13 Questions is a weekly series where we ask chefs 13 questions to get to know them outside of the kitchen. Jarrett Stieber runs the pop-up Eat Me Speak Me out of Candler Park’s Gato.
What’s the most chaotic thing about not having an official restaurant?
Logistics have been a pain in the ass. Three nights of service takes me seven days a week: accounting, ordering and sourcing, I have to be available for farmers when they show up to the restaurant, all the prep, the menu planning, social media, secretarial duties.
When you aren’t cooking, how do you spend your free time?
I play recreation league ice hockey when I can. I go to places where I can drink cocktails, like the Righteous Room because it’s dog friendly, open late after work, and cheap. I also like places where I know friends, like Kimball House and Bocado.
What’s the one thing you wish you knew how to cook?
Lechon, the suckling pig that they do in Asian countries
What’s the last TV show you binged?
I just finished Wayward Pines. We’ve been watching Mr. Robot. I like The Strain as well.
What was the best advice you got when you apprenticed and worked for Alon’s as a teenager?
I was working there for my entire junior year of high school. Alon taught me a lot about reputations. You kind of live or die by your reputation, your references, not burning bridges.
Your food is always so artfully plated. Has that always been a focus of yours?
We have quirky little nicknames for sauce work. “The universe” is a bunch of concentric circles around the rim, and sometimes we’ll put shooting stars or planets on it. “The skid marks” is offset spatula plating. For “the Ray Charles,” we squirt sauce everywhere, kind of abstract. For that dots trend, we do satirically tiny dots, so I tell my cook to “put acne on plate.” We want our customers to feel loose when they’re in there; we’re just playing with food for a living.
You play in a band. What’s your instrument?
We don’t play very often because of my packed schedule. I play guitar mostly, and I do most of the writing, but the bassist also writes, too. We’re called the The Easy Beat, a reference to Dr. Dog’s first album.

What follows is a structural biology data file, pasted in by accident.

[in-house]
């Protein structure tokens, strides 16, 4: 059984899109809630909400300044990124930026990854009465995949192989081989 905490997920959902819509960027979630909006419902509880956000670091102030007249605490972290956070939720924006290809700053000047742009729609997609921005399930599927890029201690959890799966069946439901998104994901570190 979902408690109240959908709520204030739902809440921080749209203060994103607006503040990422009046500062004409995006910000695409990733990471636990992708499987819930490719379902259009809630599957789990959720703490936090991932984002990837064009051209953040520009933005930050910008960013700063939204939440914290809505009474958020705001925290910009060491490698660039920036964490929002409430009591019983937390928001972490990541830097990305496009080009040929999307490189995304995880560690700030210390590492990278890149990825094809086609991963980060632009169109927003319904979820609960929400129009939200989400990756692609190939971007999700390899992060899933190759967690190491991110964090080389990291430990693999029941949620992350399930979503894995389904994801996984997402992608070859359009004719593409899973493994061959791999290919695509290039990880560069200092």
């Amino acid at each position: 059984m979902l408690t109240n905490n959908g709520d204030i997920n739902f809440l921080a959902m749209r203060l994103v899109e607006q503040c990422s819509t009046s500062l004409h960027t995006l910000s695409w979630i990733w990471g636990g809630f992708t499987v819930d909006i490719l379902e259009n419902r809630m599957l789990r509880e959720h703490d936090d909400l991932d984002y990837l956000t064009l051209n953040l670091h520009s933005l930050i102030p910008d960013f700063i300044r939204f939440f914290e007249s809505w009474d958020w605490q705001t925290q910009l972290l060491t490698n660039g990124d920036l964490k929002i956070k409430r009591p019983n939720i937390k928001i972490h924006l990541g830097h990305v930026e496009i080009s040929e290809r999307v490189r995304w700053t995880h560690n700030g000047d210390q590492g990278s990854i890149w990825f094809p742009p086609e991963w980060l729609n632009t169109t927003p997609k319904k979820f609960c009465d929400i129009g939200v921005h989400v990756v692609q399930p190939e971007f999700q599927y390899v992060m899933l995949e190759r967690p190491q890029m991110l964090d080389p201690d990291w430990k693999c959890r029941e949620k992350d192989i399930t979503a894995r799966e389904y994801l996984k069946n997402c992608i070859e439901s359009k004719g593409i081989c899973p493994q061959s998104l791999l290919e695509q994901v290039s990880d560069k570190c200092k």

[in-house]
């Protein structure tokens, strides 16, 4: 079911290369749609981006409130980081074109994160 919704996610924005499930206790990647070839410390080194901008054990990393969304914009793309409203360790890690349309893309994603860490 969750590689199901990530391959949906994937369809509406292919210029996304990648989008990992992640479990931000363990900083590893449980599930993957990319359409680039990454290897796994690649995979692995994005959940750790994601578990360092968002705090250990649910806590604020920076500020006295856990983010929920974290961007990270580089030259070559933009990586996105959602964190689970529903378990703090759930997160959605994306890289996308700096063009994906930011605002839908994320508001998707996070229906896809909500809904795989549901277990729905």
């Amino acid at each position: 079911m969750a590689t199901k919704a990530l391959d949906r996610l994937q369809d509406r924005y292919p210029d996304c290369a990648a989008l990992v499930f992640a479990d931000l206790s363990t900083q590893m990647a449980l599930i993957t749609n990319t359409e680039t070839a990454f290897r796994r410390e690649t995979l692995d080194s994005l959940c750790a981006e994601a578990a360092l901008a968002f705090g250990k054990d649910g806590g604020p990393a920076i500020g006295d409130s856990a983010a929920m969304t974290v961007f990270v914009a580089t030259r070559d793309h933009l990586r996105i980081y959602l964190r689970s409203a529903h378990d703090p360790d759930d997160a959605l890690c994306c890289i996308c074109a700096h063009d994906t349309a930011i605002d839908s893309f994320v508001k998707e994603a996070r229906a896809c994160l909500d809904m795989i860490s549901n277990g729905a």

As someone who left college to attend culinary school, do you think it’s worth it?
No, I don’t think it’s worth it. Just go out and get a job in the restaurant industry. Everyone is going to hire a dishwasher or an apprentice. As long as you aren’t an arrogant jerk, they’ll probably hire you.
What would be your dream pop-up location?
The Consul Energy Center, where the Pittsburgh Penguins play, or Dr. Dog’s RV on the road
Your adorable Great Pyrenees, Fernando, stars on your Instagram. Any funny stories about having such a big dog in a small apartment?
We just need a bigger couch. He spends the vast majority of his day sleeping. There aren’t any pictures on Instagram of me, so he gets recognized more than me. People see me walking him and say, “You must be Eat Me Speak Me.”
You’re always writing clever, pun-driven menus, but do you write outside of work?
I write creative short stories and song lyrics. My writing style is more a product of Ray Bradbury—and Hemingway but a little less brutish. I like his way of stating things assertively.
What’s one food you can’t stand?
I don’t like oats, especially in cookies. If someone gives me an oatmeal raisin cookie, I’ll eat it to be polite, but it makes me uncomfortable because it has a cuticle skin texture.
Where would you like to travel next?
My fiancée [whom he met when they both worked at Empire State South] and I are talking about planning a honeymoon to Montreal and rural Quebec. For food, Barcelona and Tokyo are my two dream cities. I wanna go somewhere where meat is hanging from the ceiling, and it’s totally natural.